Comparison of Medtronic's Financial Statements to Baxter's Financial Statements

7667 Words Feb 10th, 2007 31 Pages
Medtronic 's Ratings
Earning Power

I would rank Medtronic 's earning power at a 9 on a scale of 1 (very weak) to 10 (very strong). Medtronic has successfully demonstrated their ability to grow and provide substantial return to their owners.
Medtronic 's net earnings have steadily increased from $984.0 million in 2002, to $1599.8 million in 2003, to $1959.3 million in 2004. Their total assets have increased 13.7% from $12,405.5 million in 2003 to $14,110.8 million in 2004. These measures show that Medtronic has been successful in generating profits and increasing their net assets. These measures have steadily been increasing and therefore this type of progress can reasonably be expected to persist in the future.
Total liabilities
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This account only made up 8% of the current liabilities for this year. These two facts show that the accounts payable does not seem to be a significant form of financing. The company is not relying heavily upon accounts receivable and is probably not having a difficult time generating cash to pay to suppliers. One last measure used to determine the ranking provided for Medtronic 's solvency was the debt/equity ratio. Using this ratio, we see that the average total liabilities only make up 56% of the total Stockholder 's equity. This shows that the company 's debt is bout half of the company 's total book value. All of these measures are consistent with the idea that Medtronic is able to produce cash to meet debts as they come due. If the current and quick ratio proved that the company was carrying a large percentage of current assets as compared to current liabilities, and if the debt didn 't make up a majority of the stockholder 's equity, the ranking would have been higher.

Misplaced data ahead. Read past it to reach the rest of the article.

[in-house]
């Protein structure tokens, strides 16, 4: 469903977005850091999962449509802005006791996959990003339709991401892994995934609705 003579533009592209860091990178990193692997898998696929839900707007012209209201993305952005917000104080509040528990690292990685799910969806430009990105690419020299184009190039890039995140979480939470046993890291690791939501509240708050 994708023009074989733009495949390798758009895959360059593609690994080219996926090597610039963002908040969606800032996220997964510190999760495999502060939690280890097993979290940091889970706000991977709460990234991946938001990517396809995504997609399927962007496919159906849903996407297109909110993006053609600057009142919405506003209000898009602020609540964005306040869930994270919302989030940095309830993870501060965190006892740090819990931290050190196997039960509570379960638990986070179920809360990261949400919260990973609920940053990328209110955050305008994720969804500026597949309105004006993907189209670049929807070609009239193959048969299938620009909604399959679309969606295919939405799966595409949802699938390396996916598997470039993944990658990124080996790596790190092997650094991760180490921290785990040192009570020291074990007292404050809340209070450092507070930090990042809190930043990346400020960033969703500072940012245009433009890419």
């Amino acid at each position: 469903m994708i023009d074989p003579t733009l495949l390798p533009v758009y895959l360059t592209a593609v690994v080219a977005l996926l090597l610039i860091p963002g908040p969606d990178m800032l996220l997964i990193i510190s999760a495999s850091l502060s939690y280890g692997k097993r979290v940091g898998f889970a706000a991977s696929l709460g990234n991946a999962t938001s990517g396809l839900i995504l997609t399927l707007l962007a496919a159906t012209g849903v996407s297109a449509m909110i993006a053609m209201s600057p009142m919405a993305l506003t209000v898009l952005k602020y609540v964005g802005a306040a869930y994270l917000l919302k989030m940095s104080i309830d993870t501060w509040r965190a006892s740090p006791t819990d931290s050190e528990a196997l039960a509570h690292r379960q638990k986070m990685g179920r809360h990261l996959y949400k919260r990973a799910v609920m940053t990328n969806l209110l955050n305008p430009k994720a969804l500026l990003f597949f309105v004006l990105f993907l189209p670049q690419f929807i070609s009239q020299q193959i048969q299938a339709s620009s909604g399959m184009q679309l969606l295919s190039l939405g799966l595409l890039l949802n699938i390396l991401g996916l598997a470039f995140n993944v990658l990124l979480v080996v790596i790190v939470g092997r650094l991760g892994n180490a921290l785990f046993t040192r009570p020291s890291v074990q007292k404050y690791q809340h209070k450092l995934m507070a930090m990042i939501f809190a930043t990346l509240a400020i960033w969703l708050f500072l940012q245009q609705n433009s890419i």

Earning Quality and Persistence

When ranking Medtronic 's earning quality and persistence I would give the company a ranking of 8 on a scale of 1 to 10.
Net operating income is considered to be made up of usual and frequent activities and is therefore considered to be persistent. This has steadily increased over the past three years and can reasonably be expected to continue in the future. In 2002, the amount was $1590.2 million,
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